How Do I Choose the Best Portable Planer?

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  • Written By: Dan Cavallari
  • Edited By: Bronwyn Harris
  • Last Modified Date: 14 November 2019
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A portable planer, sometimes known as a benchtop planer, is usually much lighter than a large planer and it can be moved from one surface to another quickly and easily. The drawback to such a planer is also one of its advantages: its size. While the smaller planer is easy to move and store, it may not be able to handle planing of larger boards or pieces of wood, so before going shopping for a portable planer, be sure to carefully consider how you are likely to use the unit on a regular basis.

Take note of the maximum board size the portable planer is designed to handle. Compare this to your performance needs and make your decision accordingly. You can narrow down your search by eliminating models that are too small for your needs, but remember that the size of the portable planer is not the only important consideration. You will also need to consider adjustability and power output, as both of these considerations can affect how accurately a board can be planed. The unit should be easily adjustable, and if possible, a visual display of the height of the table or the thickness of the cut should be included.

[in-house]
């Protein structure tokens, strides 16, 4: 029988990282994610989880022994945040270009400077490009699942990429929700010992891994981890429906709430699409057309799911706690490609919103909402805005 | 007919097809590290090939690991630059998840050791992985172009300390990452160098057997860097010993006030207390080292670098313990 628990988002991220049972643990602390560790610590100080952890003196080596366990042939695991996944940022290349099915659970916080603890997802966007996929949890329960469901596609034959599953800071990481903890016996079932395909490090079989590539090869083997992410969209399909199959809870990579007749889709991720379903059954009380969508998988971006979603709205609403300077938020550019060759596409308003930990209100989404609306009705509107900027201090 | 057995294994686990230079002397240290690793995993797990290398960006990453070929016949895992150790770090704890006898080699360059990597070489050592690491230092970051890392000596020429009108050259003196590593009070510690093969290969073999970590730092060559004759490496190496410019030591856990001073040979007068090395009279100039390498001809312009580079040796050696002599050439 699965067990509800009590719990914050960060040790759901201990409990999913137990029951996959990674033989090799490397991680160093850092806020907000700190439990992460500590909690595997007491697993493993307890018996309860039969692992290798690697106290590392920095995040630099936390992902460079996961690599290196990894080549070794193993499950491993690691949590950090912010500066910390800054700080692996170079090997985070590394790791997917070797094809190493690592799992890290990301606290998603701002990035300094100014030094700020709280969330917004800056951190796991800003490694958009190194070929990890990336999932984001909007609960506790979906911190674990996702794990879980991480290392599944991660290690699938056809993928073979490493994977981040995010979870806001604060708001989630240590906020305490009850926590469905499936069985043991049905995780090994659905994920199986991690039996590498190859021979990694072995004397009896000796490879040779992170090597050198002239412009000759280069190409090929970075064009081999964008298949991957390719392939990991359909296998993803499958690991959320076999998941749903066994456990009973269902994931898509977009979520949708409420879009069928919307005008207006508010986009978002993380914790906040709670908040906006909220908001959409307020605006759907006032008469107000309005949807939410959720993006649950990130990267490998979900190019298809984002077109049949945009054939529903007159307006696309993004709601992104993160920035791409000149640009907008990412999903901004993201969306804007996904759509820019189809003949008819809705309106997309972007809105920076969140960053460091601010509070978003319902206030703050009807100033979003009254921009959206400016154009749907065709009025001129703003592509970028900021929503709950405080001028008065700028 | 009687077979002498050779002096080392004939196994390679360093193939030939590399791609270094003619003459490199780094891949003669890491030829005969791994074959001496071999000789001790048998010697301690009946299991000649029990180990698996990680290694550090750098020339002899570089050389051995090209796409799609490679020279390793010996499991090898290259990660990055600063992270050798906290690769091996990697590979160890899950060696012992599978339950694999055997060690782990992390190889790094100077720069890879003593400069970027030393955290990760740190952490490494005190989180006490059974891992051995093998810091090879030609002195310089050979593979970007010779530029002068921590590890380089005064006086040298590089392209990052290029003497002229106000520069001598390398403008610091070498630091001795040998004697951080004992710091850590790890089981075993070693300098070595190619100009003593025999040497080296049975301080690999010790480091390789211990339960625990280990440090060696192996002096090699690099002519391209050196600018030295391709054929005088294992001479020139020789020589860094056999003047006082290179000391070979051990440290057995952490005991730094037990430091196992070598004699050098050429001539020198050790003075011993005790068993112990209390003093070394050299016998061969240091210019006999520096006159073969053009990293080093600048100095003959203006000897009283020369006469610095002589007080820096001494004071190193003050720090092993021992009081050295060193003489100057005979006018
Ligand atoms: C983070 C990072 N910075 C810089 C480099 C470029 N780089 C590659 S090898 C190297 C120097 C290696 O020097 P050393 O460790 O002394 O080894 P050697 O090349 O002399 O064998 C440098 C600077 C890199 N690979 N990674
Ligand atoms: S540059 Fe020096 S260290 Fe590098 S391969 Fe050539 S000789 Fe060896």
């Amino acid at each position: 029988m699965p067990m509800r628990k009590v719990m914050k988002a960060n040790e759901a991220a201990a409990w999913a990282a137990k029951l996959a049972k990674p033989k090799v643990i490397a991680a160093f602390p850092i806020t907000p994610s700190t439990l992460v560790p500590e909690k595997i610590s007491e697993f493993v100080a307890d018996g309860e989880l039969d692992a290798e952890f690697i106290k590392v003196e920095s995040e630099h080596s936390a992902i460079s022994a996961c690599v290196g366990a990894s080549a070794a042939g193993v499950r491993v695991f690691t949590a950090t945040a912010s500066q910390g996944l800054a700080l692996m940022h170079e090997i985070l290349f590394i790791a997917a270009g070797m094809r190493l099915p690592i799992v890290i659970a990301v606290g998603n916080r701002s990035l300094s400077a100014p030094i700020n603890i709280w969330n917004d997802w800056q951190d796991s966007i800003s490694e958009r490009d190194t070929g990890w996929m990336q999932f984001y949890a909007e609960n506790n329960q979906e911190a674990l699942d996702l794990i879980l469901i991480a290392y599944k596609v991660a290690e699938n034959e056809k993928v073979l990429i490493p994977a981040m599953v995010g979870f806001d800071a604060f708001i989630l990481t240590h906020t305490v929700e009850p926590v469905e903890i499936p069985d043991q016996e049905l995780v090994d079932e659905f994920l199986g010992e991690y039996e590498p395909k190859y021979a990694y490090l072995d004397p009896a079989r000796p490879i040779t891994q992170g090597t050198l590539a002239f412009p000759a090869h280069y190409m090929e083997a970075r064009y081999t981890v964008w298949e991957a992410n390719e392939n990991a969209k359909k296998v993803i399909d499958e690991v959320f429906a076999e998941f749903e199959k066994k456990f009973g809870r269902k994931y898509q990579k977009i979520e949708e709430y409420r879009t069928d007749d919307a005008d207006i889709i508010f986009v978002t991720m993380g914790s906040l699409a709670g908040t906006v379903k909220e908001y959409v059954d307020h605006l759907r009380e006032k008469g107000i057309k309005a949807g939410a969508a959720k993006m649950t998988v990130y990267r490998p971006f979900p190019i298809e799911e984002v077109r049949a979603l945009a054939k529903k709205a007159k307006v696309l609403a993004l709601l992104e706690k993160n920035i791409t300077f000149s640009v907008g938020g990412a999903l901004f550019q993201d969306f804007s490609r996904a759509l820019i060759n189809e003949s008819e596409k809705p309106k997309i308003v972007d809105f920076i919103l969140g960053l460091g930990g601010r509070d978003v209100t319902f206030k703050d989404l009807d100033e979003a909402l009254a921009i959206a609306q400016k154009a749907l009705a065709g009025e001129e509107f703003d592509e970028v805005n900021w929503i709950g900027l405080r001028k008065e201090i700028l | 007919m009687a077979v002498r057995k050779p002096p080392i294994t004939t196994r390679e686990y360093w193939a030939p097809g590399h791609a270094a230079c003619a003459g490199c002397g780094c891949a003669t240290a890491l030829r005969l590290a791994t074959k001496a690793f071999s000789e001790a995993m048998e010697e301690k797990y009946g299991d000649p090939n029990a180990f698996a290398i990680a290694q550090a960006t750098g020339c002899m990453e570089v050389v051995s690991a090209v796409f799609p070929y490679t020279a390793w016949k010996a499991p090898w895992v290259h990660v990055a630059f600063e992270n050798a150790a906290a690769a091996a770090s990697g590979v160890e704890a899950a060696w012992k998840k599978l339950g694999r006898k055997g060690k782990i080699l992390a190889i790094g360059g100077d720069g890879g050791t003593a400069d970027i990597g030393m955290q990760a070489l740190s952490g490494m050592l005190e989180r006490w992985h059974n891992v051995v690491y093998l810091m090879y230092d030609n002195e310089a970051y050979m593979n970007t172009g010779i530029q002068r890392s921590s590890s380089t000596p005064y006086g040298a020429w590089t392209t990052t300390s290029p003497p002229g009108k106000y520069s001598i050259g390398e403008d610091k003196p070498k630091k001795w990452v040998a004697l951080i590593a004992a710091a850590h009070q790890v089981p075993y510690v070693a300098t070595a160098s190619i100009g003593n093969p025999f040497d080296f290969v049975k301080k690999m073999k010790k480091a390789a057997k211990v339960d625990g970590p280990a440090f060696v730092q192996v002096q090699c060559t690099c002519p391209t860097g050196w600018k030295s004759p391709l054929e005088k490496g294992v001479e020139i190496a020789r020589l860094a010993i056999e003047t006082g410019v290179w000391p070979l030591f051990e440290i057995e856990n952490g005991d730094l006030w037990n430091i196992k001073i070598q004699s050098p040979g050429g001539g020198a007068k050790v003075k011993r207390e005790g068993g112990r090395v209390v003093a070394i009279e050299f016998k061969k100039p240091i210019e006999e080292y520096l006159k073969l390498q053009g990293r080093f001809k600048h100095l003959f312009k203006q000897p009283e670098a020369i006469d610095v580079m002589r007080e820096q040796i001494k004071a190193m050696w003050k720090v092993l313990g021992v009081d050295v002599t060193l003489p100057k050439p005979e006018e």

The stability of the portable planer is also important, as excess movement can affect the accuracy of the cut. The base of the planer should be made from sturdy, durable materials that will not warp or bend after use. In some cases, the portable planer is designed for use with a planer table, which provides stability and ease of movement. The table can be moved because casters or wheels are often mounted at the base, and these wheels can be locked into place when the planer is in position. Consider a planer table for stability and convenience.

Avoid portable planer models made with too many plastic parts, especially if these plastic parts are structural elements of the unit. Metal should be used instead, as metal will be more durable and will dampen more vibration, leading to a more accurate cut. While knobs and switches can certainly be made of plastic, be sure other parts are made of metal for durability and accuracy. Adjustment handles can also be made from plastic, though metal is still a far better choice. Look for models with table extensions that will support the board as it enters and exits the cutting chamber. This will prevent uneven cuts due to the weight of the board affecting the depth of the cut.


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